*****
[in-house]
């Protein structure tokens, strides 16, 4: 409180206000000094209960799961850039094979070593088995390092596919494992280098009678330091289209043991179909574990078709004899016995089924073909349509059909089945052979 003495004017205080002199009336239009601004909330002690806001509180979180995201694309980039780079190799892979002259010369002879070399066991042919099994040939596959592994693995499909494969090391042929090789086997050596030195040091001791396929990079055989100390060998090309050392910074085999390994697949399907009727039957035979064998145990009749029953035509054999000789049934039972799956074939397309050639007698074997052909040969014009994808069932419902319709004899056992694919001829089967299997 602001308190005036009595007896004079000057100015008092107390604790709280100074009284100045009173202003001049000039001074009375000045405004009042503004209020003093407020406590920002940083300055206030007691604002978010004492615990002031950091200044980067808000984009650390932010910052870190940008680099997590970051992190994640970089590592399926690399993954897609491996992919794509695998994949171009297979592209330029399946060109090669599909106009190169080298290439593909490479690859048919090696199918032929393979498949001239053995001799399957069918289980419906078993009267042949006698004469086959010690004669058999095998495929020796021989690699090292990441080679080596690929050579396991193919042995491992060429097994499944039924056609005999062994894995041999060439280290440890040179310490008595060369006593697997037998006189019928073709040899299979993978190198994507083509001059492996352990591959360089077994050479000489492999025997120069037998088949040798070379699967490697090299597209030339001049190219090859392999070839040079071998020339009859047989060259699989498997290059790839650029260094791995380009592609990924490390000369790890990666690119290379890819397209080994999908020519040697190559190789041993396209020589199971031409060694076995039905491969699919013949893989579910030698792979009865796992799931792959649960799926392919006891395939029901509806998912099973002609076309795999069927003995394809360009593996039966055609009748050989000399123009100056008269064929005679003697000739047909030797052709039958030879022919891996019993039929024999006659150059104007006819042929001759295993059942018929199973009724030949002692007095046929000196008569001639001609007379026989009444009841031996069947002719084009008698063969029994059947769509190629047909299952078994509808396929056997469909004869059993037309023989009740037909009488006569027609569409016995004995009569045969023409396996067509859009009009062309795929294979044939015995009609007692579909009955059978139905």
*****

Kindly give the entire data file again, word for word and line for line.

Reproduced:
[in-house]
């Protein structure tokens, strides 16, 4: 409180206000000094209960799961850039094979070593088995390092596919494992280098009678330091289209043991179909574990078709004899016995089924073909349509059909089945052979 003495004017205080002199009336239009601004909330002690806001509180979180995201694309980039780079190799892979002259010369002879070399066991042919099994040939596959592994693995499909494969090391042929090789086997050596030195040091001791396929990079055989100390060998090309050392910074085999390994697949399907009727039957035979064998145990009749029953035509054999000789049934039972799956074939397309050639007698074997052909040969014009994808069932419902319709004899056992694919001829089967299997 602001308190005036009595007896004079000057100015008092107390604790709280100074009284100045009173202003001049000039001074009375000045405004009042503004209020003093407020406590920002940083300055206030007691604002978010004492615990002031950091200044980067808000984009650390932010910052870190940008680099997590970051992190994640970089590592399926690399993954897609491996992919794509695998994949171009297979592209330029399946060109090669599909106009190169080298290439593909490479690859048919090696199918032929393979498949001239053995001799399957069918289980419906078993009267042949006698004469086959010690004669058999095998495929020796021989690699090292990441080679080596690929050579396991193919042995491992060429097994499944039924056609005999062994894995041999060439280290440890040179310490008595060369006593697997037998006189019928073709040899299979993978190198994507083509001059492996352990591959360089077994050479000489492999025997120069037998088949040798070379699967490697090299597209030339001049190219090859392999070839040079071998020339009859047989060259699989498997290059790839650029260094791995380009592609990924490390000369790890990666690119290379890819397209080994999908020519040697190559190789041993396209020589199971031409060694076995039905491969699919013949893989579910030698792979009865796992799931792959649960799926392919006891395939029901509806998912099973002609076309795999069927003995394809360009593996039966055609009748050989000399123009100056008269064929005679003697000739047909030797052709039958030879022919891996019993039929024999006659150059104007006819042929001759295993059942018929199973009724030949002692007095046929000196008569001639001609007379026989009444009841031996069947002719084009008698063969029994059947769509190629047909299952078994509808396929056997469909004869059993037309023989009740037909009488006569027609569409016995004995009569045969023409396996067509859009009009062309795929294979044939015995009609007692579909009955059978139905």